I struggle so hard with my choices in life, always second-guessing myself. When I set boundaries and stand up for myself I worry that I’ve been too harsh. Yet if I don’t set boundaries I feel like I become the dumping ground for other people’s negativity.
I sit across the table from my childhood friend — the one I have known since brownies in second grade — as she tells me one more tale of betrayal and heartbreak. A story about a boy. I realize that every story she has ever told me has been about a boy. Even when we were small, all her stories were about boys. All my listening, consoling, cheerleading, even tough love, advice when asked, and each time she comes full circle to the inevitable. They men are all the same man, just a new name. I think of the song lyric “You can’t jump the track, we’re like cars on a cable/ life’s like an hourglass glued to the table.”
I want to tell her about my husband’s upcoming brain surgery and how scared I am that he won’t wake up, or that he will wake up not quite himself, and the months of tests and trips we have made to Sacramento for diagnosis. I am worried about the crush of medical bills that will soon follow. We will probably have to move to a smaller (cheaper)house. I want to share how well my son is doing in school. And my dad might have spinal surgery, but it might be risky and he’s weighing his options. My husband’s parents are struggling in their shoebox of an apartment after losing their home and many of their possessions in a storm and being forced to move. I feel so sad about my sister-in-law, but I don’t think I will ever speak to her again and I’m secretly relieved about this because even though it makes me sad, I now have zero expectations and will no longer be let down. My job stresses me out, but I’m doing really well in my Etsy store. I’ve self-educated to the point that I spot pottery on a random windowsill and can tell you who made it. I want to take ceramics classes and get my hands into clay again. A friend has asked me to join her art business as a painting instructor and I’m really excited but kind of scared about getting up in front of a group. Or what if I blank and can’t come up with enough paintings for my portfolio? But she never asks. I try a few times to share, but the conversation always ends up back on the same topic.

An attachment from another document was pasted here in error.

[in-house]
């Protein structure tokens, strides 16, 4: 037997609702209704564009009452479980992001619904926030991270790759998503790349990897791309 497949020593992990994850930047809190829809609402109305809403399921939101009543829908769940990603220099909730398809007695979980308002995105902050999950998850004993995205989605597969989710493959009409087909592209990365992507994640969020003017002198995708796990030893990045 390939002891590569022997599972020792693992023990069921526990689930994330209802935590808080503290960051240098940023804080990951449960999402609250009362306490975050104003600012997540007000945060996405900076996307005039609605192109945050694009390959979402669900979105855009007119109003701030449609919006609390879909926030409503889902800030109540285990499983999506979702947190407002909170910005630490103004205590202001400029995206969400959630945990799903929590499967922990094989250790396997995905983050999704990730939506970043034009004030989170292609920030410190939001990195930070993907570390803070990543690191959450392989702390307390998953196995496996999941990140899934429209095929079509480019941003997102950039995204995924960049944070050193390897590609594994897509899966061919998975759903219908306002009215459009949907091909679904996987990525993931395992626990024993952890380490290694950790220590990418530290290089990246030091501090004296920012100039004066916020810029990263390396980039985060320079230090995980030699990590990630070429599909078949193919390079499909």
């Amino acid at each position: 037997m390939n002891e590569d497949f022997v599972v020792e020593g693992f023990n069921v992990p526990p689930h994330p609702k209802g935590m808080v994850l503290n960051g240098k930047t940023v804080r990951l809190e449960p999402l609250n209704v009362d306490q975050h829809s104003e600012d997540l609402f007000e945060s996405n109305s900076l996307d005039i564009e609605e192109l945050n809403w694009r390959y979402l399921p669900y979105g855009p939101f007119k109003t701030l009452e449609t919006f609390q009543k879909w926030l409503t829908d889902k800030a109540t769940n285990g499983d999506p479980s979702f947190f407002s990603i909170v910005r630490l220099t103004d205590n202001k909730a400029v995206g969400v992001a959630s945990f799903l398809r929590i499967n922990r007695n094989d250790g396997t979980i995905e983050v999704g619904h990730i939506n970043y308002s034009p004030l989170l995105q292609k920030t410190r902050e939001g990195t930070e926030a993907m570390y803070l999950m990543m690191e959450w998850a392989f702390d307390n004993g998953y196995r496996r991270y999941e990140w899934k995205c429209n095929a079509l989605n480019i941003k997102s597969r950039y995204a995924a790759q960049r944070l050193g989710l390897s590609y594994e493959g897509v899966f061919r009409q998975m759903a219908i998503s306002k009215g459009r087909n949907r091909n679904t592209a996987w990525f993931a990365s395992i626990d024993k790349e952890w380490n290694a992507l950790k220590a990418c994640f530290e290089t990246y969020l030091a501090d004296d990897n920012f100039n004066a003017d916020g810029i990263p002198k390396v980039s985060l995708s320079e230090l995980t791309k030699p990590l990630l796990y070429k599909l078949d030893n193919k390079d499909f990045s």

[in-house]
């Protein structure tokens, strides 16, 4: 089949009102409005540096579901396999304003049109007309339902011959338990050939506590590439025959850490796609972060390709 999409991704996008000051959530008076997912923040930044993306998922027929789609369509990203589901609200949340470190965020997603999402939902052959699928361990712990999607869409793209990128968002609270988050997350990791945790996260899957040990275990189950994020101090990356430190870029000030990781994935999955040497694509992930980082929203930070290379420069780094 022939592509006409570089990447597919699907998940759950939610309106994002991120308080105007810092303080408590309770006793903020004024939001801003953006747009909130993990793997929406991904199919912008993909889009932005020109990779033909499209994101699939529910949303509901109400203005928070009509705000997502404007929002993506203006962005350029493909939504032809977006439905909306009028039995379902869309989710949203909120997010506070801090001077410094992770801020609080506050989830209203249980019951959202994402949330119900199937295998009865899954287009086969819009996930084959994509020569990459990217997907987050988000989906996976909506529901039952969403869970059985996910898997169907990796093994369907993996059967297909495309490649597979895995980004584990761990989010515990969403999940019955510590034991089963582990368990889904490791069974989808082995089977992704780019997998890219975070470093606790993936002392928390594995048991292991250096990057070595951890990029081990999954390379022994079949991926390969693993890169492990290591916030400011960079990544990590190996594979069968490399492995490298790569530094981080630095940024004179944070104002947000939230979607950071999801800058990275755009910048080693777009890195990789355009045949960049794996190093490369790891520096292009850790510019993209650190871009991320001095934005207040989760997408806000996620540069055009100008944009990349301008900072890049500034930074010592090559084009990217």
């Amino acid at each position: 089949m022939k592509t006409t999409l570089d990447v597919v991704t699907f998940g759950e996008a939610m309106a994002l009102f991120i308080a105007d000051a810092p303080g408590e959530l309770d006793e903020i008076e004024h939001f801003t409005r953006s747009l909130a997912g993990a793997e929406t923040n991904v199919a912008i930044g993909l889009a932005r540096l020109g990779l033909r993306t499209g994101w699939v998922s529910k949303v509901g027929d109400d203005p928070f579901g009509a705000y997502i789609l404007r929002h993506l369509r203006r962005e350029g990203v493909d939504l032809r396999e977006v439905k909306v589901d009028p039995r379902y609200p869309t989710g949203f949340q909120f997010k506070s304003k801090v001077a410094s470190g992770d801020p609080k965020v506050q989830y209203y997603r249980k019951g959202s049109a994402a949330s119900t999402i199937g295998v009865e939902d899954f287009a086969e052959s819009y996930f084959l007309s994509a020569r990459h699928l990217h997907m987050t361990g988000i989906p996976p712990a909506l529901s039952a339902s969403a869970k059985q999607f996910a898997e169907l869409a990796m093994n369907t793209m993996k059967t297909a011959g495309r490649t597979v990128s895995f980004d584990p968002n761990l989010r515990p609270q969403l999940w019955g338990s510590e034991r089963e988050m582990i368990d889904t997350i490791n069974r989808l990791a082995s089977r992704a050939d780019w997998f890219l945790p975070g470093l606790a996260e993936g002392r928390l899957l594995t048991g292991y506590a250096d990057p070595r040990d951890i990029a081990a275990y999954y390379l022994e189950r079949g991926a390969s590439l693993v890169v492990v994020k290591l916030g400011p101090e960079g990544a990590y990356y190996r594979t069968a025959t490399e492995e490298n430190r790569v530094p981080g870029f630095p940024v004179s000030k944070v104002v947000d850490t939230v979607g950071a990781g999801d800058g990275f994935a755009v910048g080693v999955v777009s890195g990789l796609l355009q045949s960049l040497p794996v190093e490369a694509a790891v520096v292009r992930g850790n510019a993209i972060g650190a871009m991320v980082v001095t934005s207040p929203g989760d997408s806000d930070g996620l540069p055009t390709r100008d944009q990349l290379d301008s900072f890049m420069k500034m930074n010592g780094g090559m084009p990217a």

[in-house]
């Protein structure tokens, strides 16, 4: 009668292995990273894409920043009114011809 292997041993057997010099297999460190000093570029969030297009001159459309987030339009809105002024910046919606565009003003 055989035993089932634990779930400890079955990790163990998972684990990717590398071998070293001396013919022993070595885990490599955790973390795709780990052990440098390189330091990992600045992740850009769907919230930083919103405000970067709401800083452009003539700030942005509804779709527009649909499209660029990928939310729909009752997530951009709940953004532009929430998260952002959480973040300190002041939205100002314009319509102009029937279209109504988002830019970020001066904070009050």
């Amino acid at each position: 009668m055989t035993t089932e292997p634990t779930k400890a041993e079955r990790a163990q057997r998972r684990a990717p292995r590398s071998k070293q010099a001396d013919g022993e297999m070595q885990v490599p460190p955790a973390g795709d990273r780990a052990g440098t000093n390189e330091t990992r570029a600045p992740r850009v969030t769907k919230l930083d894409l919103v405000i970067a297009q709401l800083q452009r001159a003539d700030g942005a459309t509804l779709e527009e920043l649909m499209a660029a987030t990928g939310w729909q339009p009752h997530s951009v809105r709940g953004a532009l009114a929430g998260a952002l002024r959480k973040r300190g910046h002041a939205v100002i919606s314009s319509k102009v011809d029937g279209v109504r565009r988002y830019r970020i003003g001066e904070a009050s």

I want her to be my sounding board, cheerleader, giver of advice. But in that moment, I realize that she is the flower and I am the gardener. We are so long in our roles that this will not, and can not change.
She tells me she is leaving town. She is leaving the latest heartbreak behind, starting fresh. I know there’s an old flame in this new state, and were I to ask, she would probably reveal that they have already spoken. But this is a fresh start. I don’t ask this time. I tell her that I am happy for her, and I hope that she is happy in her new town. And I do.